What does a two-time James Beard award-winning chef make every Thanksgiving? Well, if you're San Francisco's Traci Des Jardins, it's rice. Lisa Morehouse has our story.

(SOUNDBITE OF CUTTING)

LISA MOREHOUSE, BYLINE: I asked Traci Des Jardins to demonstrate one favorite dish for this story. But when I get to her house, she's making half her Thanksgiving menu.

TRACI DES JARDINS: One dish. It's Thanksgiving. You can't do one dish for Thanksgiving. For God's sake, you're lucky I didn't do like 10.

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Sports
7:48 am
Sat November 17, 2012

A Peek At Basketball, How Head Trauma In The NFL

Transcript

SCOTT SIMON, HOST:

This is WEEKEND EDITION from NPR News, I'm Scott Simon. Time for sports.

(SOUNDBITE OF MUSIC)

SIMON: L.A. topsy-turvy with the Clippers now the top NBA team in town, while the Lakers try to pick themselves up with a new coach. And remember those three NFL quarterbacks who were knocked out of their games last week? A couple of them kept playing. NPR's Tom Goldman joins us now.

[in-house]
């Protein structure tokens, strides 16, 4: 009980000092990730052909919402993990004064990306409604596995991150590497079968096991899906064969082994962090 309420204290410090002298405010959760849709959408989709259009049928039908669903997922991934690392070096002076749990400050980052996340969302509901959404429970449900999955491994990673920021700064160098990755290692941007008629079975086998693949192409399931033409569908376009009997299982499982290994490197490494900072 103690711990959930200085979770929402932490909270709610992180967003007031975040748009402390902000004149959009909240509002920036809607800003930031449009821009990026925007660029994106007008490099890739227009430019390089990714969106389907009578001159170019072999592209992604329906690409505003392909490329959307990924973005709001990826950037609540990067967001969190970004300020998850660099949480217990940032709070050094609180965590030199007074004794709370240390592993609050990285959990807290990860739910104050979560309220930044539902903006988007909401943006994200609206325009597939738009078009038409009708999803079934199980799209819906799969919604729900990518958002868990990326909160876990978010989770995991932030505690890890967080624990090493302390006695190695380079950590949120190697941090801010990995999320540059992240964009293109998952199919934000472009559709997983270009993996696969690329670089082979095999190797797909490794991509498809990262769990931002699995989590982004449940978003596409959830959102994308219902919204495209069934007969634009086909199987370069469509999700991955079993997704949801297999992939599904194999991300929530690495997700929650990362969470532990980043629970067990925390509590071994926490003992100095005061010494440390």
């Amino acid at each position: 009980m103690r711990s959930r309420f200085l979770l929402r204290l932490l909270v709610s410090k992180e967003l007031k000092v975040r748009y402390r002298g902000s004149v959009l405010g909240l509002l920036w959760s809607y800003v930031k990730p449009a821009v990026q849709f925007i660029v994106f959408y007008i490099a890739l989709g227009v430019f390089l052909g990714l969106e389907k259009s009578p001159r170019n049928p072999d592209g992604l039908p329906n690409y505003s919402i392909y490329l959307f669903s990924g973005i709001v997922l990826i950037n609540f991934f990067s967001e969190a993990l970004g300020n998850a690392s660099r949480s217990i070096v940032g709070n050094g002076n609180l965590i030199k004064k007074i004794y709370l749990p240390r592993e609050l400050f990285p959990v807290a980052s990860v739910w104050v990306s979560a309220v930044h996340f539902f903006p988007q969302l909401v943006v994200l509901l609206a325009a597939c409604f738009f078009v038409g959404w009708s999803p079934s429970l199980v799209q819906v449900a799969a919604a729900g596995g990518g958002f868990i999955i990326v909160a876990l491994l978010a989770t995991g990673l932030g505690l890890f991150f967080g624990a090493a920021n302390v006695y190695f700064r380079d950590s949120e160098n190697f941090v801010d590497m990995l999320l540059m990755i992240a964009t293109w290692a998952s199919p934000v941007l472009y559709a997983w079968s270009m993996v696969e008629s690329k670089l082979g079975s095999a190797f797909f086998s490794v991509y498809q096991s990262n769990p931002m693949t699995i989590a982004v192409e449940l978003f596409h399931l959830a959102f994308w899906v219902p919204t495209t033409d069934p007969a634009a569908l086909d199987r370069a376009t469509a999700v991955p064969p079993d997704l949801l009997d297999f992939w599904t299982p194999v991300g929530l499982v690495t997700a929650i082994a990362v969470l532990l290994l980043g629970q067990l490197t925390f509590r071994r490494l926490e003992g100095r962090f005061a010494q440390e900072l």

Good morning, Tom.

TOM GOLDMAN, BYLINE: Hi, Scott.

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Movie Interviews
5:27 am
Sat November 17, 2012

Tom Stoppard, On Adapting 'Anna' And Defining Love

Keira Knightly stars as the title character in Joe Wright's adaptation of Leo Tolstoy's Anna Karenina.
Laurie Sparham Focus Features

Originally published on Sat November 17, 2012 7:48 am

Leo Tolstoy's Anna Karenina weighs in at close to 1,000 pages, whatever the translation. And since it appeared in the 1870s, it has often been acclaimed as one of the finest novels ever written. It's also been adapted for film or television at least a dozen times — including a sweeping and highly theatrical new version directed by Joe Wright.

Keira Knightley plays the unhappily married Anna, with Jude Law as her chilly, correct husband, and Aaron Taylor-Johnson as Count Vronsky, the dashing cavalry officer whose love for Anna leads to tragedy.

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Movies
5:27 am
Sat November 17, 2012

Plummer Portrays One Of The Greats, Again

Theo Wargo Getty Images